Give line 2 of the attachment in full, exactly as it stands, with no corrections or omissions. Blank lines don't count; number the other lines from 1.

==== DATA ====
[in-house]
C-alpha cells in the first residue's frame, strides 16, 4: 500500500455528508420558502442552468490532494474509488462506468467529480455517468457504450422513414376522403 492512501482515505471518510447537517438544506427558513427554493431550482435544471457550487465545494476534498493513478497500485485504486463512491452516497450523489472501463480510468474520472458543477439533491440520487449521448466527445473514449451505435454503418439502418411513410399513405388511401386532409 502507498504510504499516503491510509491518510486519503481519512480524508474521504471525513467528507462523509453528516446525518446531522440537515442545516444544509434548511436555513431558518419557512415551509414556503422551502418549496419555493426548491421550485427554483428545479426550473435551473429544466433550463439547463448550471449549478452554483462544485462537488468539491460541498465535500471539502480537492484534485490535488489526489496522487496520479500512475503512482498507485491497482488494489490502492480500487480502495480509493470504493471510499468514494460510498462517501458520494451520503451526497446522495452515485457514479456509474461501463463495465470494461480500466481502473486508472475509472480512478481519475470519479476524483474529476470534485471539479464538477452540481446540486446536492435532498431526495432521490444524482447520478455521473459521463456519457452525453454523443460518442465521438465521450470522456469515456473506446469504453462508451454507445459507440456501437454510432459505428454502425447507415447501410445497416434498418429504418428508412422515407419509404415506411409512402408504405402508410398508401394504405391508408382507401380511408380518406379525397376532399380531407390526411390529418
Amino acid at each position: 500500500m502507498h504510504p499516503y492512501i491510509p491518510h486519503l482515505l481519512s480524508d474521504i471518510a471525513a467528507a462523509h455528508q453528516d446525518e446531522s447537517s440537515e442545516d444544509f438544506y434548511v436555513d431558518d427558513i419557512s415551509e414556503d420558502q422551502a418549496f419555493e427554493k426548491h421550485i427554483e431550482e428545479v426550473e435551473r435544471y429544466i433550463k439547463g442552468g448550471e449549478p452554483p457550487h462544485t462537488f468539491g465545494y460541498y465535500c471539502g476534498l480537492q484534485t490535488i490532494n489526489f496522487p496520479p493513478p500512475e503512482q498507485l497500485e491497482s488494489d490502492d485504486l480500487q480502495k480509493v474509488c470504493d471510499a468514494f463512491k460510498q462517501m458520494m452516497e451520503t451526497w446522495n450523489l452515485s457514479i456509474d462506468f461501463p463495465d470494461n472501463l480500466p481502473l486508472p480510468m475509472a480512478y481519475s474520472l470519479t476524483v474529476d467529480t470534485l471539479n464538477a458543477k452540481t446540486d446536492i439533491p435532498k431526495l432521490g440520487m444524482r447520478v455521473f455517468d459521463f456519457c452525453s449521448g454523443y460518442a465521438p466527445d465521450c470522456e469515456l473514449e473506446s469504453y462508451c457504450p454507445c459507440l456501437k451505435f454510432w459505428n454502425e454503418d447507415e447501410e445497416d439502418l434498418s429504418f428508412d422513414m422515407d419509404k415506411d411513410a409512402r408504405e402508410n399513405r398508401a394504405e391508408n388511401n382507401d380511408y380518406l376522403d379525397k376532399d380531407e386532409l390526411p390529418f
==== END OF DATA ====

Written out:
C-alpha cells in the first residue's frame, strides 16, 4: 500500500455528508420558502442552468490532494474509488462506468467529480455517468457504450422513414376522403 492512501482515505471518510447537517438544506427558513427554493431550482435544471457550487465545494476534498493513478497500485485504486463512491452516497450523489472501463480510468474520472458543477439533491440520487449521448466527445473514449451505435454503418439502418411513410399513405388511401386532409 502507498504510504499516503491510509491518510486519503481519512480524508474521504471525513467528507462523509453528516446525518446531522440537515442545516444544509434548511436555513431558518419557512415551509414556503422551502418549496419555493426548491421550485427554483428545479426550473435551473429544466433550463439547463448550471449549478452554483462544485462537488468539491460541498465535500471539502480537492484534485490535488489526489496522487496520479500512475503512482498507485491497482488494489490502492480500487480502495480509493470504493471510499468514494460510498462517501458520494451520503451526497446522495452515485457514479456509474461501463463495465470494461480500466481502473486508472475509472480512478481519475470519479476524483474529476470534485471539479464538477452540481446540486446536492435532498431526495432521490444524482447520478455521473459521463456519457452525453454523443460518442465521438465521450470522456469515456473506446469504453462508451454507445459507440456501437454510432459505428454502425447507415447501410445497416434498418429504418428508412422515407419509404415506411409512402408504405402508410398508401394504405391508408382507401380511408380518406379525397376532399380531407390526411390529418